The 1906 original, of course, has a Patent-Lip “B” or tapered stem, something the current market simply won’t accommodate (despite my constant whining). But Pete fans will eventually change all that, as distributors begin hearing from tobacconists that the guys who smoke these pipes want the original graduted bore P-Lip mouthpieces. In the meantime, as you can see in the photo below, Peterson has an excellent deep-slotted, wide-grip comfortable mouthpiece. (This is one of the new-gen mouthpieces I’ve been seeing on all Peterson’s acrylic-stemmed pipes, by the way.)

This year’s pipe is laser-stamped on the bottom, with only the smooth bowls being numbered, as has been Peterson’s practice on all the POTYs (aside from the Founder’s Edition).

The pipe feels good in the hand, but do take notice of the forward-cant of the bowl. It’s not a problem for me, but you should know you won’t be able to see the flame light the tobacco. If you smoke a B35 (the antique Kaffir reproduction) or the 268 Bent Albert (what Pete Freeks call the zulu shape), this won’t be a problem.

The chamber geometry is a steep V or cone, what some called “triangular,” much more so than my Peterson Dublin 120s. I haven’t smoked this pipe enough to tell you how it performs, although that always varies quite a bit from user to user.  I will say that after the 309, my next favorite Pete bowl shape is the 120, as it requires very few relights as compared to a traditional billiard, so that I’m hoping for something similar from the new POTY.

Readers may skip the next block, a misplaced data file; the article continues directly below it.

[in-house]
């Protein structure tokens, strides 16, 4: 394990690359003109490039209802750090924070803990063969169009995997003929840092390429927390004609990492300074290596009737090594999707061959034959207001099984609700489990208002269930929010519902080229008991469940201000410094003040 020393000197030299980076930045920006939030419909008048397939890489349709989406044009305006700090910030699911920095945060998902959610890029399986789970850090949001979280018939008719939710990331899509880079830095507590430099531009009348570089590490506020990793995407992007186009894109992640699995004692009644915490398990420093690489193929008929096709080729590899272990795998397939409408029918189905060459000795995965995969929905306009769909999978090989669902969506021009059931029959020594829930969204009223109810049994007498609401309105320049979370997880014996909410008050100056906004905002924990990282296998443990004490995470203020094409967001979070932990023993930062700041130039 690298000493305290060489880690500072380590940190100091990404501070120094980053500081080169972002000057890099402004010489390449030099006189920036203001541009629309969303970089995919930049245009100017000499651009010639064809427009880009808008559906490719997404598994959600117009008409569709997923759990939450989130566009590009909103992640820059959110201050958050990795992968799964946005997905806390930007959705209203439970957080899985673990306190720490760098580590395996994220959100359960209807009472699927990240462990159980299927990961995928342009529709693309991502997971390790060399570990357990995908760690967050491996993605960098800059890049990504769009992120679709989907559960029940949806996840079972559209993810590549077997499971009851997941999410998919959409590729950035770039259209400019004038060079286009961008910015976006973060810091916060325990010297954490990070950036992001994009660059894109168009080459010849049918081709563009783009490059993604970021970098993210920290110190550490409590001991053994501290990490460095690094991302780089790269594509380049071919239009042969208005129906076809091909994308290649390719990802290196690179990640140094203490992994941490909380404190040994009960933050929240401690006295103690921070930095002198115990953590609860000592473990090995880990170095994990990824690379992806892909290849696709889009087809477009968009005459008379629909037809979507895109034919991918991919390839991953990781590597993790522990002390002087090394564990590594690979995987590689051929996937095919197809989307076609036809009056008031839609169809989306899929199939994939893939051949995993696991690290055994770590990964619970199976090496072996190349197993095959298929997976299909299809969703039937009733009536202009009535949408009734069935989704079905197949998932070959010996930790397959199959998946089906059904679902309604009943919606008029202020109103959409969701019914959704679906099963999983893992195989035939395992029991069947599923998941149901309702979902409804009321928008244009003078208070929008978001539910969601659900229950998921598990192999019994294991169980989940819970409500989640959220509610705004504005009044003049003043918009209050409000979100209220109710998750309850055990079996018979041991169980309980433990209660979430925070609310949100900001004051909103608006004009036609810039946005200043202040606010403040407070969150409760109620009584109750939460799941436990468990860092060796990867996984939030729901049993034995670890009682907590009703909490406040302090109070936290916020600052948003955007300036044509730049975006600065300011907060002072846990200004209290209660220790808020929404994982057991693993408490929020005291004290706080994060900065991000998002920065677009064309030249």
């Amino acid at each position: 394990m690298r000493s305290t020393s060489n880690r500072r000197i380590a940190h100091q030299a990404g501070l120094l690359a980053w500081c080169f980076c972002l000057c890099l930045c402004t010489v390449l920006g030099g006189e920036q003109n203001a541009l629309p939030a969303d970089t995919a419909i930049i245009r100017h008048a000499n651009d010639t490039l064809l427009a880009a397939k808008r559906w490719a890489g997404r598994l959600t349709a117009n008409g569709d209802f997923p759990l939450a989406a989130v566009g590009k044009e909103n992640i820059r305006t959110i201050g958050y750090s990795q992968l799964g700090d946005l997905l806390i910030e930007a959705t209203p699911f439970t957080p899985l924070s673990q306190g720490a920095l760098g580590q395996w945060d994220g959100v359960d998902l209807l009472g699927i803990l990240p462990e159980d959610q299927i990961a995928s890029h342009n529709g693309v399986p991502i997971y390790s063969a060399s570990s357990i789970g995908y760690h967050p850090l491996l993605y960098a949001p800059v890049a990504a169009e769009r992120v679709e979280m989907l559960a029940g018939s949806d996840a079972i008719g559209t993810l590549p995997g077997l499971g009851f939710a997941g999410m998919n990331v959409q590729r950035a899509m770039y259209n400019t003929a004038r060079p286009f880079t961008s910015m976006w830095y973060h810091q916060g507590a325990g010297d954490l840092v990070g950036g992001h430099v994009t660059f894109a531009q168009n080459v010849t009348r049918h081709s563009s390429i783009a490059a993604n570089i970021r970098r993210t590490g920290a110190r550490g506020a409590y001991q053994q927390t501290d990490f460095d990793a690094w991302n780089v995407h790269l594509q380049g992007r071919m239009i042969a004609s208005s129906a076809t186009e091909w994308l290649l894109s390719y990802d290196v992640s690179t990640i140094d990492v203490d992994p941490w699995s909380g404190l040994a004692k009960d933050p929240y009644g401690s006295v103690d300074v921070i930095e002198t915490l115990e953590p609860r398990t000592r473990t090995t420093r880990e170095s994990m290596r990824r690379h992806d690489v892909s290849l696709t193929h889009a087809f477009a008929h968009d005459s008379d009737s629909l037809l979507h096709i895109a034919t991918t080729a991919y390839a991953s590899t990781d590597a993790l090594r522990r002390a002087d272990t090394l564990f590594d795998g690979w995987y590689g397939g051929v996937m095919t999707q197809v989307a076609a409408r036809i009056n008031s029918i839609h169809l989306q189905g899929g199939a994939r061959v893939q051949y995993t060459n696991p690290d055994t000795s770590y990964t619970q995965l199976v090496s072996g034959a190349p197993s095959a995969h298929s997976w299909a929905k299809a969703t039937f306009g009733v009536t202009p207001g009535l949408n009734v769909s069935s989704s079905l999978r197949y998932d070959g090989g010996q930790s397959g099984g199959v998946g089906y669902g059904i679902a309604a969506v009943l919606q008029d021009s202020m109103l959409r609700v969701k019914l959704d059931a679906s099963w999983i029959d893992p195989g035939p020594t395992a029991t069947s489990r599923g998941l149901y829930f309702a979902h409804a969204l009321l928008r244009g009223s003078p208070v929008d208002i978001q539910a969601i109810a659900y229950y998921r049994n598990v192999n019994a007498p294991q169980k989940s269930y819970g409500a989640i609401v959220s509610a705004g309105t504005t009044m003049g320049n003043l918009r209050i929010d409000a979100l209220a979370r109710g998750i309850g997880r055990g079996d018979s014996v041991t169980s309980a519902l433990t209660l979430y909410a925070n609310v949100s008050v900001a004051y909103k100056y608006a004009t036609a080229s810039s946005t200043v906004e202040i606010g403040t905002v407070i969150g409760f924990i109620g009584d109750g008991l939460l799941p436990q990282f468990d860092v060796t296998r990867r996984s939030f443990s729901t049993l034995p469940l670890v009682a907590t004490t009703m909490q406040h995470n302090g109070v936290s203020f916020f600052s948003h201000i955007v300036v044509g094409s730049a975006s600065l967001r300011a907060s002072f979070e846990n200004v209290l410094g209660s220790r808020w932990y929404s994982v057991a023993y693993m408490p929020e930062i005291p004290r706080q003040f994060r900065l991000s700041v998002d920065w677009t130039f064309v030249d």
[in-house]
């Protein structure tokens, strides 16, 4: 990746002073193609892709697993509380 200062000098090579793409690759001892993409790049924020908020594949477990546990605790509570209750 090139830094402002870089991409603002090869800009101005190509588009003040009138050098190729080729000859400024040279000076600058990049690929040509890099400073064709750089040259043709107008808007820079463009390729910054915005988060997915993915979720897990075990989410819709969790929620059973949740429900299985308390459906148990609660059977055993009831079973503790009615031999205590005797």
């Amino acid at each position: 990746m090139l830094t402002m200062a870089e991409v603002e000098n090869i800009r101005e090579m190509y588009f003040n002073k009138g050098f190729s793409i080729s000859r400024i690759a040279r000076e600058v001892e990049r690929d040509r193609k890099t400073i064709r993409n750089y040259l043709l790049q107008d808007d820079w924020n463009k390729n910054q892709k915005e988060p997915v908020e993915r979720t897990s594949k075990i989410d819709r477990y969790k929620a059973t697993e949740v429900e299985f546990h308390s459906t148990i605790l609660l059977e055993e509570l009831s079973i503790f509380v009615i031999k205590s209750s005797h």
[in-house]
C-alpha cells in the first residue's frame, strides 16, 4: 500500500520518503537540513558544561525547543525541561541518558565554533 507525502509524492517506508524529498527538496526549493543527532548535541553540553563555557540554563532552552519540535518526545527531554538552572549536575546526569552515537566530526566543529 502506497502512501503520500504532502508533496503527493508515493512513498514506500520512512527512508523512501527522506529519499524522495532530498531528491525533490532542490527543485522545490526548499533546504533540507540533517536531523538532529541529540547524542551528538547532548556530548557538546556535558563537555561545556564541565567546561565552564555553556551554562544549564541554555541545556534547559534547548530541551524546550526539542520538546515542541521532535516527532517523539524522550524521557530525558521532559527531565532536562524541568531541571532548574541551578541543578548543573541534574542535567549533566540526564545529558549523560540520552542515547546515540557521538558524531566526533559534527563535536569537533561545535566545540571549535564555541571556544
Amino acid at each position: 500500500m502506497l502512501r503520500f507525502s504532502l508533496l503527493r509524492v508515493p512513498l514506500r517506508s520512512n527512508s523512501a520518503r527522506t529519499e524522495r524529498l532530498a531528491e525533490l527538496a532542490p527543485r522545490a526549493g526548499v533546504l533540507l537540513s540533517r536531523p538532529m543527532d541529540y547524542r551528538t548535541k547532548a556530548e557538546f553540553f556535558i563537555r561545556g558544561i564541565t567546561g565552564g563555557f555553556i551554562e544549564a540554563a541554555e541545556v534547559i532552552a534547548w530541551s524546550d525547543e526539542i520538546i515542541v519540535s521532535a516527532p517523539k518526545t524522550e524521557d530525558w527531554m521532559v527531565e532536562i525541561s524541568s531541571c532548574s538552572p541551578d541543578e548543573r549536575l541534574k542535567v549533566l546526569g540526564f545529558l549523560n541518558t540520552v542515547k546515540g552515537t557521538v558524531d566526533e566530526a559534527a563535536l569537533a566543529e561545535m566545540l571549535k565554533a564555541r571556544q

Smooth Measurements
Length: 127 mm. / 5.00 in.
Weight: 48 gr. / 1.70 oz.
Bowl Height: 48.97 mm. / 1.92 in.
Chamber Depth: 41.07 mm. / 1.61 in.
Chamber Diameter: 18.59 mm. / 0.73 in.
Outside Diameter: 39.43 mm. / 1.56 in.
Stem Material: Acrylic
Logo: Embedded Aluminum P
Filter: None
Shape: Canted Egg / “Large Jap” (c. 1906)

Sandblast Measurements
Length: 127 mm. / 5.00 in.
Weight: 47 gr. / 1.65 oz.
Bowl Height: 48.97 mm. / 1.92 in.
Chamber Depth: 41.07 mm. / 1.61 in.
Chamber Diameter: 18.28 mm. / 0.71 in.
Outside Diameter: 38.75 mm. / 1.52 in.
Stem Material: Acrylic
Logo: Embedded Aluminum P
Filter: None
Shape: Canted Egg / “Large Jap” (c. 1906)

Rustic Measurements
Length: 127 mm. / 5.00 in.
Weight: 46 gr. / 1.60 oz.
Bowl Height: 48.61 mm. / 1.91 in.
Chamber Depth: 41.07 mm. / 1.61 in.
Chamber Diameter: 18.43 mm. 0.72 in.
Outside Diameter: 40.23 mm. / 1.58 in.
Stem Material: Acrylic
Logo: Embedded Aluminum P
Filter: None
Shape: Canted Egg / “Large Jap” (c. 1906)

Photographs by Charles Mundungus

Pax in Fumare




While you’re waiting for the right 2017 POTY to appear in your mailbox, here’s something else to think about: an 18K gold cap and band rustic 307! Kris told me about it over at Black Swan in Surrey, and I didn’t believe it until I saw it with my own eyes. It’s a one-off unlike anything you’re ever likely to see in the world of Peterson pipes.

The 307 is shape 9 from Charles Peterson’s original Charles Peterson Patent designs in the 1896 catalog, in production for over 120 years. Kris is a deep-down lover of all things Peterson, as you know if you read the last blog on the Peterson Plato shape. You can read the story of this pipe’s creation at the link below. At the time of this posting, it is still available, should you decide to add it to your collection. Tell Kris you saw it here!